I have a lot of friends who are getting on the vegetarian/vegan bandwagon. I give them props. Some are doing it because of the whole animal rights thing and others think this will help them lose weight. If they stay away from too much rice, bread and pasta, they’re actually right! Either way, this is homage to them. I actually enjoy vegetarian dishes, but find, as an athlete who does something physical almost every day, it doesn’t provide me with enough protein. It CAN be awfully yummy, though.
There are a bunch of different kinds of vegetarian/vegans, evidently. Ovo-lacto vegetarians don’t consume meat, poultry, fish, or seafood, but do eat eggs and milk. A semi-vegetarian also consumes chicken and fish, but not red meat or pork. Then there’s the ovo OR lacto vegetarian who will eat one or the other, but not both.
My head hurts already.
At the far end of the spectrum are the vegans. They’re the strictest sub-category of vegetarians. Vegans do not consume any animal products or by-products. Some go as far as not even consuming honey and yeast. Guaranteed they’re not reading this column, anyway. They wouldn’t be able to make any of the recipes. All kidding aside, I do respect their convictions.
Back to the food! I was fooling around with some veggies I had gotten from the Farmer’s Market and decided to try a stir fry with some extra-firm tofu I had in the freezer instead of chicken. One of the many things I love about stir frying is the fact that you can use almost any vegetable, as long as you have a good sauce to go with it. This week’s fare at the farmer’s market was a real treat. There was not only regular sized bok choy, but baby bok choy. I prefer this size as it’s easier to cut and tends to be less tough, even after cooking. The carrots were beautiful and I got some purple ones and yellow ones. Did you know that carrots didn’t start out being orange? I learned this from a new foodie site that talks about the history of food. It’s www.shepaused4thought.com. It has some interesting food facts.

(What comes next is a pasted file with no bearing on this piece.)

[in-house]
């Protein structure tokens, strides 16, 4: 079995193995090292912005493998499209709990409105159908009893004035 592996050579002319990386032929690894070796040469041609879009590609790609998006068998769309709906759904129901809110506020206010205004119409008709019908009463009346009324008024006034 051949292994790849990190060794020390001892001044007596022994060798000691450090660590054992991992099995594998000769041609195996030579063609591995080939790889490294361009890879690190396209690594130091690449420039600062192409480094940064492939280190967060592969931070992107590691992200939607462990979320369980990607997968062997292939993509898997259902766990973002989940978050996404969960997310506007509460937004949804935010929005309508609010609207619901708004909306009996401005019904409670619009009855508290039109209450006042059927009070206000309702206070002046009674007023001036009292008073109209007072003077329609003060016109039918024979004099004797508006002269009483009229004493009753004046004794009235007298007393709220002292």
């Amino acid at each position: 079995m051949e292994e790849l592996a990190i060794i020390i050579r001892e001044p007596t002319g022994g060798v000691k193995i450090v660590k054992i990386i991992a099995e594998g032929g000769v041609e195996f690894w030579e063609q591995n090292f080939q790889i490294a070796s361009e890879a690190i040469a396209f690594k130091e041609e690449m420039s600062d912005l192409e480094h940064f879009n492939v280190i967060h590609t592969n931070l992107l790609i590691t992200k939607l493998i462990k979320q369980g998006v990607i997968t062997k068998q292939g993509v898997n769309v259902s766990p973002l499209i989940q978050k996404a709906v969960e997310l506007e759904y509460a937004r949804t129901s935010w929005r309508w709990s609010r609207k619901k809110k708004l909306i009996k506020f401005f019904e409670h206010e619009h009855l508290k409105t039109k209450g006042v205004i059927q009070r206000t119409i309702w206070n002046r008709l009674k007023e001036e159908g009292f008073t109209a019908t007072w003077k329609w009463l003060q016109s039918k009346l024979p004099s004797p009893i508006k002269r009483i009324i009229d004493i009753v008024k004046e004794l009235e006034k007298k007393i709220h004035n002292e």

Not only do I prefer cooking fresh vegetables and produce, I like making my own sauce, as well. Don’t YOU like to know what goes in your food? Of course, I have no idea how to make Hoisin sauce from scratch, but heck, I do the best I can.
As for the tofu, feel free to substitute white meat chicken or raw shrimp, instead.
Black Bean and Tofu Stir FryPrep Time: 20 minutes
Cook Time: 25 minutes
Nutritional Facts per serving:
Calories: 302 Sodium: 601 gr Fat: 9 gr
Carbohydrates: 41 gr Saturated Fat: 1 gr Fiber: 12 gr
Cholesterol: 0 Protein: 16 gr
This dish is very low on the Glycemic Index and is a great source of fiber, folate and manganese. It’s also got a ton of vitamin A and C. Yes, the sodium is a bit high because of the low sodium soy sauce. As long as your blood pressure isn’t sky high, don’t worry about it. Just make sure you drink a ton of water the next day and you’ll get rid of any potential bloat.
½ C Hoisin sauce
3 tbsps low sodium soy sauce
3 tbsps rice wine vinegar
3 tbsps sesame oil
1 tbsp hot sauce or to taste (I like Sriracha)
1 tbsp grapeseed oil
4 tbsps fresh ginger, chopped
6 garlic cloves, minced
1 brick (about 1 lb) extra firm tofu, cut in 1” squares
2 C thinly sliced carrots
1 large onion
6 baby bok choy (or 2 large), chopped
8 oz snow peas
1 red pepper, roughly chopped
2 cans black beans, low sodium or rinse well.
In a small bowl, mix hoisin, soy, vinegar, sesame oil and hot sauce. Set aside. In a wok or large non-stick sauté pan over medium-high heat, sauté ginger and garlic for 1 minute. Add tofu. Sauté for 3 minutes. Add onion. Sauté another 3 minutes. Add carrot, snow peas and red pepper. Sauté 4 minutes. Add bok choy. Cook 4 minutes more. Add beans and sauce. Stir and heat through-3 to 4 minutes. Serve immediately.